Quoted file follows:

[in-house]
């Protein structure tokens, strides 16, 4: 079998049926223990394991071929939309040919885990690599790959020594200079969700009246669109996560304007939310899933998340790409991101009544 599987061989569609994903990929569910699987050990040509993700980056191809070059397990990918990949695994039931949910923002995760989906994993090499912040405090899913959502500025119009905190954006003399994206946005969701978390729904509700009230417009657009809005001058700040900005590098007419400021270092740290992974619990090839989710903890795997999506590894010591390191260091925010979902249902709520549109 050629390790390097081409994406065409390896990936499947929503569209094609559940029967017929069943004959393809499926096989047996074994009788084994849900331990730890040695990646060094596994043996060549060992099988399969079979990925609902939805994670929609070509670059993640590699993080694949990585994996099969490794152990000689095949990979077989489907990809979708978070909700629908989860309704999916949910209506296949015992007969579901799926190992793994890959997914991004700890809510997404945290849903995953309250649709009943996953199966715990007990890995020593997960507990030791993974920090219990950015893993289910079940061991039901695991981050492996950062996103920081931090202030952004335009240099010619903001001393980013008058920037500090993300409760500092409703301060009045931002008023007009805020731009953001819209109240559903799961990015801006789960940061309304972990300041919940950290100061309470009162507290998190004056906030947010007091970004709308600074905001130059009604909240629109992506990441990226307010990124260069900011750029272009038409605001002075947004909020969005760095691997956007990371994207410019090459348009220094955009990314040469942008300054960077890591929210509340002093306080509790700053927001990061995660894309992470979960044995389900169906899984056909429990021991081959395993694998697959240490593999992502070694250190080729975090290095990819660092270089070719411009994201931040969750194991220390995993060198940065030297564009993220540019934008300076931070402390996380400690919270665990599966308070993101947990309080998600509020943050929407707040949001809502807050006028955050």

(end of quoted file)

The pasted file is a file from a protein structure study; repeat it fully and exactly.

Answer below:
[in-house]
């Protein structure tokens, strides 16, 4: 079998049926223990394991071929939309040919885990690599790959020594200079969700009246669109996560304007939310899933998340790409991101009544 599987061989569609994903990929569910699987050990040509993700980056191809070059397990990918990949695994039931949910923002995760989906994993090499912040405090899913959502500025119009905190954006003399994206946005969701978390729904509700009230417009657009809005001058700040900005590098007419400021270092740290992974619990090839989710903890795997999506590894010591390191260091925010979902249902709520549109 050629390790390097081409994406065409390896990936499947929503569209094609559940029967017929069943004959393809499926096989047996074994009788084994849900331990730890040695990646060094596994043996060549060992099988399969079979990925609902939805994670929609070509670059993640590699993080694949990585994996099969490794152990000689095949990979077989489907990809979708978070909700629908989860309704999916949910209506296949015992007969579901799926190992793994890959997914991004700890809510997404945290849903995953309250649709009943996953199966715990007990890995020593997960507990030791993974920090219990950015893993289910079940061991039901695991981050492996950062996103920081931090202030952004335009240099010619903001001393980013008058920037500090993300409760500092409703301060009045931002008023007009805020731009953001819209109240559903799961990015801006789960940061309304972990300041919940950290100061309470009162507290998190004056906030947010007091970004709308600074905001130059009604909240629109992506990441990226307010990124260069900011750029272009038409605001002075947004909020969005760095691997956007990371994207410019090459348009220094955009990314040469942008300054960077890591929210509340002093306080509790700053927001990061995660894309992470979960044995389900169906899984056909429990021991081959395993694998697959240490593999992502070694250190080729975090290095990819660092270089070719411009994201931040969750194991220390995993060198940065030297564009993220540019934008300076931070402390996380400690919270665990599966308070993101947990309080998600509020943050929407707040949001809502807050006028955050």